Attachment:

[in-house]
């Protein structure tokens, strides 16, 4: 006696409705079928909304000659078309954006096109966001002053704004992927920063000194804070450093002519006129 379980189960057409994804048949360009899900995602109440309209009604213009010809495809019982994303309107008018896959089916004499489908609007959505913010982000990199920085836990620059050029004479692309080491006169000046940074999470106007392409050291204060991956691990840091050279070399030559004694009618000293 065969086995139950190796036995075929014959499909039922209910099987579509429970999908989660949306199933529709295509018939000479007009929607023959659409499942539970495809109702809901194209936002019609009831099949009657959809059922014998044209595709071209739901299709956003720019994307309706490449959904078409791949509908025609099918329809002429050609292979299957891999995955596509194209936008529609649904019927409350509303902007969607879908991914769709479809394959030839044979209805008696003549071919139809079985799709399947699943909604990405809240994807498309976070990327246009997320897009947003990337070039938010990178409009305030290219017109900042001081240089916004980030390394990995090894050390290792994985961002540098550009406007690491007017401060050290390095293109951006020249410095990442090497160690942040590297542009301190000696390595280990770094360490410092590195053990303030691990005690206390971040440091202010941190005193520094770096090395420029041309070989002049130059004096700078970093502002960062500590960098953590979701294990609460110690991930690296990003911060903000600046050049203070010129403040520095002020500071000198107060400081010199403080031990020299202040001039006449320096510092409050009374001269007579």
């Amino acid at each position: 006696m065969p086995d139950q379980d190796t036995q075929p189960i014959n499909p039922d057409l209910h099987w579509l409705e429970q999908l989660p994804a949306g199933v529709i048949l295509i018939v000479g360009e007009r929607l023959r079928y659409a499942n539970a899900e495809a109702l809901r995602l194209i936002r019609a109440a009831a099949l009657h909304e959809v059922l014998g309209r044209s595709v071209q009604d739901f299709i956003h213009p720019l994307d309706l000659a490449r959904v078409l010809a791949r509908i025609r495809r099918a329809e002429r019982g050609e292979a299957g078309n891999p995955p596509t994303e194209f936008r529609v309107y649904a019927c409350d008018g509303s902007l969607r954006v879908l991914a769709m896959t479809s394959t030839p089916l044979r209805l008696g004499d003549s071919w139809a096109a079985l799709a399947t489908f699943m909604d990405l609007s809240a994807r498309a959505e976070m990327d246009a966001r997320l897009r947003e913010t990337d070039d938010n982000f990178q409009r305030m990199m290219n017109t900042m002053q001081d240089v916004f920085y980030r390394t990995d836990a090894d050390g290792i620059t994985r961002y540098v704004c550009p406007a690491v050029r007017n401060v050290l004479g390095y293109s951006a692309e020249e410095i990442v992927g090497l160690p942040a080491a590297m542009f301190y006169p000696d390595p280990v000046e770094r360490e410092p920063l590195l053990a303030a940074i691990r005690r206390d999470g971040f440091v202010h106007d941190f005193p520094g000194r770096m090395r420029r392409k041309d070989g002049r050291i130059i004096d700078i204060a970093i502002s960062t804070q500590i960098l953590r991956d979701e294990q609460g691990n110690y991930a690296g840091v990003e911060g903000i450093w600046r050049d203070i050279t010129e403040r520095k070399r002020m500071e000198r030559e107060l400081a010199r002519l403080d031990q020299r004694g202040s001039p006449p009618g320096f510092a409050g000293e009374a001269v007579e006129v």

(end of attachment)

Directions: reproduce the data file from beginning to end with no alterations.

[in-house]
């Protein structure tokens, strides 16, 4: 006696409705079928909304000659078309954006096109966001002053704004992927920063000194804070450093002519006129 379980189960057409994804048949360009899900995602109440309209009604213009010809495809019982994303309107008018896959089916004499489908609007959505913010982000990199920085836990620059050029004479692309080491006169000046940074999470106007392409050291204060991956691990840091050279070399030559004694009618000293 065969086995139950190796036995075929014959499909039922209910099987579509429970999908989660949306199933529709295509018939000479007009929607023959659409499942539970495809109702809901194209936002019609009831099949009657959809059922014998044209595709071209739901299709956003720019994307309706490449959904078409791949509908025609099918329809002429050609292979299957891999995955596509194209936008529609649904019927409350509303902007969607879908991914769709479809394959030839044979209805008696003549071919139809079985799709399947699943909604990405809240994807498309976070990327246009997320897009947003990337070039938010990178409009305030290219017109900042001081240089916004980030390394990995090894050390290792994985961002540098550009406007690491007017401060050290390095293109951006020249410095990442090497160690942040590297542009301190000696390595280990770094360490410092590195053990303030691990005690206390971040440091202010941190005193520094770096090395420029041309070989002049130059004096700078970093502002960062500590960098953590979701294990609460110690991930690296990003911060903000600046050049203070010129403040520095002020500071000198107060400081010199403080031990020299202040001039006449320096510092409050009374001269007579």
């Amino acid at each position: 006696m065969p086995d139950q379980d190796t036995q075929p189960i014959n499909p039922d057409l209910h099987w579509l409705e429970q999908l989660p994804a949306g199933v529709i048949l295509i018939v000479g360009e007009r929607l023959r079928y659409a499942n539970a899900e495809a109702l809901r995602l194209i936002r019609a109440a009831a099949l009657h909304e959809v059922l014998g309209r044209s595709v071209q009604d739901f299709i956003h213009p720019l994307d309706l000659a490449r959904v078409l010809a791949r509908i025609r495809r099918a329809e002429r019982g050609e292979a299957g078309n891999p995955p596509t994303e194209f936008r529609v309107y649904a019927c409350d008018g509303s902007l969607r954006v879908l991914a769709m896959t479809s394959t030839p089916l044979r209805l008696g004499d003549s071919w139809a096109a079985l799709a399947t489908f699943m909604d990405l609007s809240a994807r498309a959505e976070m990327d246009a966001r997320l897009r947003e913010t990337d070039d938010n982000f990178q409009r305030m990199m290219n017109t900042m002053q001081d240089v916004f920085y980030r390394t990995d836990a090894d050390g290792i620059t994985r961002y540098v704004c550009p406007a690491v050029r007017n401060v050290l004479g390095y293109s951006a692309e020249e410095i990442v992927g090497l160690p942040a080491a590297m542009f301190y006169p000696d390595p280990v000046e770094r360490e410092p920063l590195l053990a303030a940074i691990r005690r206390d999470g971040f440091v202010h106007d941190f005193p520094g000194r770096m090395r420029r392409k041309d070989g002049r050291i130059i004096d700078i204060a970093i502002s960062t804070q500590i960098l953590r991956d979701e294990q609460g691990n110690y991930a690296g840091v990003e911060g903000i450093w600046r050049d203070i050279t010129e403040r520095k070399r002020m500071e000198r030559e107060l400081a010199r002519l403080d031990q020299r004694g202040s001039p006449p009618g320096f510092a409050g000293e009374a001269v007579e006129v």